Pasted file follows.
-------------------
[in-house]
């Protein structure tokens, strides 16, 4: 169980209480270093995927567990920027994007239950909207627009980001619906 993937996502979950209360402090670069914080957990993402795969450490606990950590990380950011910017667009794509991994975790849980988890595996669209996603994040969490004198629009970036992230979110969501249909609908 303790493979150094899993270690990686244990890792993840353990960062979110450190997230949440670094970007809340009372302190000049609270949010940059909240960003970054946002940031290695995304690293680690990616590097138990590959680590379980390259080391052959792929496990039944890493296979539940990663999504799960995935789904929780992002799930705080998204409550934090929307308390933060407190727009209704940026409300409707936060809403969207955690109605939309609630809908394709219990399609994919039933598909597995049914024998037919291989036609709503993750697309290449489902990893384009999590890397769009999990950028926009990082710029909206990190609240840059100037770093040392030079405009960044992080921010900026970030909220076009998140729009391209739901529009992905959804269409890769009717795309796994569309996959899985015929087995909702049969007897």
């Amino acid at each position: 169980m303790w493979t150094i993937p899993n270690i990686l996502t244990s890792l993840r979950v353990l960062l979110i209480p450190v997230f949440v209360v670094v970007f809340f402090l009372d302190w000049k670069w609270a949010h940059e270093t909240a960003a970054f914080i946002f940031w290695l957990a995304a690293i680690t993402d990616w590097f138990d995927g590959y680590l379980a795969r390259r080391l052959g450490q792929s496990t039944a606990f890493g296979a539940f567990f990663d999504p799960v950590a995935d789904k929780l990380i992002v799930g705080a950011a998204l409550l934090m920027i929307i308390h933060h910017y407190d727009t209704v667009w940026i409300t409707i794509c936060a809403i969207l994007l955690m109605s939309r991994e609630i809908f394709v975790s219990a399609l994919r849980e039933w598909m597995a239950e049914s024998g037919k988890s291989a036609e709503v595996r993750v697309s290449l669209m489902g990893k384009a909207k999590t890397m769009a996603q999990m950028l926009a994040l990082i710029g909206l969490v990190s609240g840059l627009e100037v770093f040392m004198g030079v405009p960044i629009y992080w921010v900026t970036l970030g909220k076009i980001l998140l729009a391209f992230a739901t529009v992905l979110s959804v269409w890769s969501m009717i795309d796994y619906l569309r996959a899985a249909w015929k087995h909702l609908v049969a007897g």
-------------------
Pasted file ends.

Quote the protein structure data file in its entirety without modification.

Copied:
[in-house]
């Protein structure tokens, strides 16, 4: 169980209480270093995927567990920027994007239950909207627009980001619906 993937996502979950209360402090670069914080957990993402795969450490606990950590990380950011910017667009794509991994975790849980988890595996669209996603994040969490004198629009970036992230979110969501249909609908 303790493979150094899993270690990686244990890792993840353990960062979110450190997230949440670094970007809340009372302190000049609270949010940059909240960003970054946002940031290695995304690293680690990616590097138990590959680590379980390259080391052959792929496990039944890493296979539940990663999504799960995935789904929780992002799930705080998204409550934090929307308390933060407190727009209704940026409300409707936060809403969207955690109605939309609630809908394709219990399609994919039933598909597995049914024998037919291989036609709503993750697309290449489902990893384009999590890397769009999990950028926009990082710029909206990190609240840059100037770093040392030079405009960044992080921010900026970030909220076009998140729009391209739901529009992905959804269409890769009717795309796994569309996959899985015929087995909702049969007897």
């Amino acid at each position: 169980m303790w493979t150094i993937p899993n270690i990686l996502t244990s890792l993840r979950v353990l960062l979110i209480p450190v997230f949440v209360v670094v970007f809340f402090l009372d302190w000049k670069w609270a949010h940059e270093t909240a960003a970054f914080i946002f940031w290695l957990a995304a690293i680690t993402d990616w590097f138990d995927g590959y680590l379980a795969r390259r080391l052959g450490q792929s496990t039944a606990f890493g296979a539940f567990f990663d999504p799960v950590a995935d789904k929780l990380i992002v799930g705080a950011a998204l409550l934090m920027i929307i308390h933060h910017y407190d727009t209704v667009w940026i409300t409707i794509c936060a809403i969207l994007l955690m109605s939309r991994e609630i809908f394709v975790s219990a399609l994919r849980e039933w598909m597995a239950e049914s024998g037919k988890s291989a036609e709503v595996r993750v697309s290449l669209m489902g990893k384009a909207k999590t890397m769009a996603q999990m950028l926009a994040l990082i710029g909206l969490v990190s609240g840059l627009e100037v770093f040392m004198g030079v405009p960044i629009y992080w921010v900026t970036l970030g909220k076009i980001l998140l729009a391209f992230a739901t529009v992905l979110s959804v269409w890769s969501m009717i795309d796994y619906l569309r996959a899985a249909w015929k087995h909702l609908v049969a007897g």